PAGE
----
Sales of drones—or unmanned aerial vehicles (UAVs), as people in the industry like to call them—are soaring.
Forecasts by market annalists vary, but all are bullish. A 2015 estimate by the Teal Group in Fairfax, Virginia, has the value of global UAV production rising from $4 billion annually to $14 billion in 2025. Kick in R&D, procurement and software development and you are looking at a business ballooning towards $100 billion in accumulated revenues over the next decade.
The commercial drone industry is still in its infancy yet is maturing as fast as the zippy little products it produces are flying off the shelves. China’s SZ DJI Technology is already scooping up the high end of the market for itself, while France’s Parrot is cornering off the low end. And with literally hundreds of other manufacturers around the globe filling the skies with their UAVs, it would seem late in the day to be entering the business now.
Not if you have an innovative business plan, says Aerosense Inc., a Tokyo-based joint venture between Sony and robot maker ZMP, which began commercial activities this month. By combining Sony’s strengths in battery, image sensors and manufacturing, with ZMP’s facility in autonomous driving and systems integration, the start-up believes it has something new to offer.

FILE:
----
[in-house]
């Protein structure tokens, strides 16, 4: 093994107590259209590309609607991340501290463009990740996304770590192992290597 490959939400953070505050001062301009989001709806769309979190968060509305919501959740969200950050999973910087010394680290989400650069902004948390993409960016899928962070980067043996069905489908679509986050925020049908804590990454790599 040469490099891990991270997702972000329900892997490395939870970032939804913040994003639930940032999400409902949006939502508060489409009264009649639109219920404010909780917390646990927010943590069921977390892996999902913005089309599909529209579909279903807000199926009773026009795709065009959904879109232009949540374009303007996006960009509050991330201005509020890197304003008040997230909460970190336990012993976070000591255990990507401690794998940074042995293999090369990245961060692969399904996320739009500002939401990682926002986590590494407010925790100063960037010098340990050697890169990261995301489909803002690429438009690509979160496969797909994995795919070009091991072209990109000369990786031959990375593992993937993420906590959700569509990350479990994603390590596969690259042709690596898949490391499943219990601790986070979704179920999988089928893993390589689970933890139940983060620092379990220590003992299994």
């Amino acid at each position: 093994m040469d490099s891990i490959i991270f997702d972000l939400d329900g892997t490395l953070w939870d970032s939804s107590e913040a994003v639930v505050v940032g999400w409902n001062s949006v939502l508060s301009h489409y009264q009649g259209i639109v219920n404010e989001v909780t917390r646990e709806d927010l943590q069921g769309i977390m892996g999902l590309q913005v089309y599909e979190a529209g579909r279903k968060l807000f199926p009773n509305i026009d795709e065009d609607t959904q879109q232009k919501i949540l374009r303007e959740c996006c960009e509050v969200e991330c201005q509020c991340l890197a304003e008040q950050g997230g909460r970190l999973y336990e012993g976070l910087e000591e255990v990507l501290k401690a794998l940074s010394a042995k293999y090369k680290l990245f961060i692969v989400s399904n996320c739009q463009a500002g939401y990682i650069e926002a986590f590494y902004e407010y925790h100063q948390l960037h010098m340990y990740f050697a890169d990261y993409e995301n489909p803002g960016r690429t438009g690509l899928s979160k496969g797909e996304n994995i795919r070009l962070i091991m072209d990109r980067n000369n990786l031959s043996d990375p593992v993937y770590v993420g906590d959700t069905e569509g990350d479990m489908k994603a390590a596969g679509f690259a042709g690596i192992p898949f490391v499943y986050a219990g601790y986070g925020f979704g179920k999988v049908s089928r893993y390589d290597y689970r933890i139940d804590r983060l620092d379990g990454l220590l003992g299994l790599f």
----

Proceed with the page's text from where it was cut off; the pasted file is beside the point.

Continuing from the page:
Established last August, Aerosense is making its own autonomous drones but isn’t selling them. Rather, it is pioneering new B2B data collection and data analysis services by means of its flying products: a multicopter model and a vertical take-off and landing drone.
Besides GPS, the multicopter is equipped with an inertia navigation system that uses motion sensors and gyroscopes to calculate (via dead reckoning) its position. It also employs a Sony QX30 lens-style camera originally designed to attach to mobile phones. The camera sports a 30x optical zoom and a fat 20-megapixel Exmor R CMOS sensor that can produce the equivalent picture quality of a mid-range digital single-lens reflex camera.